* Always inform neighbors and family friends of the route you intend to take, include a map of your destination, and the time that you plan to be gone.
* Be prepared for the possibility of a long hike or snowmobile ride while searching for the perfect tree.
* According to Idaho state law, any vehicle carrying a load that extends more than 4 feet past the tailgate, must display a red or florescent orange flag tied on the end of the load to caution other drivers.

Where to get a Christmas Tree Permit

Payette National Forest Offices (link)

All Payette National Forest offices are open Monday through Friday, 8am to 4:30pm Vendors and offices closed on Thanksgiving.

McCall Forest Supervisor’s Office
500 North Mission Street, McCall, ID
208-634-0700

Council Ranger District Office
2092 Highway 95, Council, ID
208-253-0100

New Meadows Ranger District Office
3674 Highway 95, New Meadows, ID
208-347-0300

Weiser Ranger District Office
851 E Ninth St., Weiser, ID
208-549-4200

McCall Ranger District Office
102 West Lake St., McCall, ID
208-634-0400

Payette National Forest Vendors

Weiser: Ridley’s Food and Drug (208) 549-1332
652 E First St., Weiser, ID
Open: Everyday 7am – 11pm

Cambridge: Jay’s Sinclair (208) 257-5000
Corner of Hwy 95 and Hwy 71, Cambridge, ID
Open: Everyday 7am – 8pm

Council: Farmer’s Supply Cooperative (208) 253-4266
2030 N. Highway 95, Council, ID
Open: Everyday 6am – 10pm

McCall: Albertsons (208) 634-8166
132 E. Lake Street, McCall, ID
Open: Everyday 6:30am -11pm

New Meadows: C & M Lumber (208) 347-3648
3625 Walker Ln, New Meadows, ID
Open: Mon – Sat 8am – 6pm
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Critter News:

Pet Talk – Allergic bronchitis and cats

By Dr. Karsten Fostvedt Nov 15, 2019 IME

Feline allergic bronchitis is inflammation of the lower airways, especially the bronchi. The inflammation is often complicated by narrowing of the airways, which is called bronco constriction. This can greatly reduce the intake of oxygen. Allergic bronchitis has two forms. The acute form is associated with reversible inflammatory changes and is also referred to as feline asthma. The chronic form is associated with irreversible airway damage. It can eventually lead to emphysema, a debilitating disease that results from enlargement and dysfunction of the smallest airways and the lungs.

The acute form is usually triggered by a hyperactive immune response to environmental irritants. In most cases, the specific inciting cause is never identified. Most cats are young to middle-age when they’re first affected. The cat usually appears healthy and has no systemic signs of illness. Wheezing and coughing are common signs. If signs are mild and intermittent, the cat may be normal between episodes. Occasionally, episodes of breathing difficulty may progress to become severe and life-threatening. The cat may sit hunched over with the neck extended, trying to take in air.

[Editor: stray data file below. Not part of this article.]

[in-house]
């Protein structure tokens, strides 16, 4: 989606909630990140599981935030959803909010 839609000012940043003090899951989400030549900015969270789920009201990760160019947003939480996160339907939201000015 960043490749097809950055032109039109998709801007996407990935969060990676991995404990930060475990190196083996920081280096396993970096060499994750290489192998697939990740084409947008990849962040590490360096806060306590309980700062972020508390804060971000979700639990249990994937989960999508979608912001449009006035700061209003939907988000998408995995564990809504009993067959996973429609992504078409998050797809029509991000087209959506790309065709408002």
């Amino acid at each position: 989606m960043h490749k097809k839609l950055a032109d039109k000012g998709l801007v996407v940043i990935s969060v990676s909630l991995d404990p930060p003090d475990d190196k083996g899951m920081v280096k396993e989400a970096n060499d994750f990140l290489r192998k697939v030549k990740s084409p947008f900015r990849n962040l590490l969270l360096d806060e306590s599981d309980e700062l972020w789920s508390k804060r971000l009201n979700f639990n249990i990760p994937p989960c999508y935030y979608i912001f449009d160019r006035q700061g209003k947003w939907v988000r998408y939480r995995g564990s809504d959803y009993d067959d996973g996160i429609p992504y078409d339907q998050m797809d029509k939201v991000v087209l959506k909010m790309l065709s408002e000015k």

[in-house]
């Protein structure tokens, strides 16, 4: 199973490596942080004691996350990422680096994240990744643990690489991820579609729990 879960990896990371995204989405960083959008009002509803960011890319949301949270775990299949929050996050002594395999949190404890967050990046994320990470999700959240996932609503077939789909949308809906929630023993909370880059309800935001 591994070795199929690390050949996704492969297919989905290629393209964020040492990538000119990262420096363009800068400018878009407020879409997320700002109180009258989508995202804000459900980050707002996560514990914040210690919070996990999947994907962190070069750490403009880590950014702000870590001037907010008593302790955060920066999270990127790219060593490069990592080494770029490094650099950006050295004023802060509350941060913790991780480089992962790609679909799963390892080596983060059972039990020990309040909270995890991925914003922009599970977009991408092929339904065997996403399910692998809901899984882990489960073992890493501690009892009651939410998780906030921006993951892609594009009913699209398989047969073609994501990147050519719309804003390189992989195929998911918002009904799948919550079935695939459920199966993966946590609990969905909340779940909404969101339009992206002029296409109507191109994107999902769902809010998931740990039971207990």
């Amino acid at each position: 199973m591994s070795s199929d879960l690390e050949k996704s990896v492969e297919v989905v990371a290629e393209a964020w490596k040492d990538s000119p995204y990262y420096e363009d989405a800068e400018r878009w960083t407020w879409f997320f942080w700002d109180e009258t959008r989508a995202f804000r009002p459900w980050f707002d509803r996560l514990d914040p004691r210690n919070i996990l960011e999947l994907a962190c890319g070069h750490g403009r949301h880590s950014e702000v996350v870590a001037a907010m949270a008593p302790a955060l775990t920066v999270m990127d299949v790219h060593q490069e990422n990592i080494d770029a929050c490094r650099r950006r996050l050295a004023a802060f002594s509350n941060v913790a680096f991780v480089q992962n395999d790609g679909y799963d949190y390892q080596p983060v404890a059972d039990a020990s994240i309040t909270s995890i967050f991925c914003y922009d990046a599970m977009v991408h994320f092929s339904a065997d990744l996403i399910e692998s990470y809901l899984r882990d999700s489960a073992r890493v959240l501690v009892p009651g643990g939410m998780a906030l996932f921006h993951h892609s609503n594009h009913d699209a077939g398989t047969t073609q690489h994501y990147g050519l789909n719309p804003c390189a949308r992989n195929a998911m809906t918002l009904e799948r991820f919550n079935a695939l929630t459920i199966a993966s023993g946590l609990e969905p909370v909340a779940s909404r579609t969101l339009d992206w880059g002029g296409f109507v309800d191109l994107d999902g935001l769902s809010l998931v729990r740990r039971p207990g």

A tentative diagnosis may be made from the history and physical examination findings. X-rays may or may not reveal changes compatible with allergic bronchitis, but help to rule out other causes of coughing.

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Off-leash dog fines could triple in Meridian if new ordinance passes

Nov 14, 2019 By Natasha Williams KIVI TV

Meridian, Idaho — Walking the dog without a leash in Meridian could soon be a very expensive proposition.

The Meridian City Council is thinking about more than tripling the fines for dog owners who let their pets off leash. Right now, the fines for having a dog loose is $25 for the first offense, $50 for the second, and $100 for the third.

If the council approves the plan, fees could jump to $100 for the first offense, $200 for the second, and $300 for the third.

Councilwoman Genesis Milam introduce the ordinance, saying in was in response to the enormous number of complaints she’s getting regarding people being chased or bitten by dogs. Meridian City Attorney, Bill Nary, says owners need to be more aware.

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Fish and Game warn of more wildlife on the roads

By Heatherann Wagner Nov 13, 2019 Local News 8

Idaho Fish and Game is reminding drivers to be aware in the roads. It’s the time of year when big game animals start to migrate. The most active times tend to be dawn and dusk. They ask that drivers slow down, buckle up, and scan the roads.

source:
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Bobcat spotted near Parkcenter Boulevard

by CBS 2 News Staff Friday, November 15th 2019


Bobcat near Parkcenter. (Courtesy photo)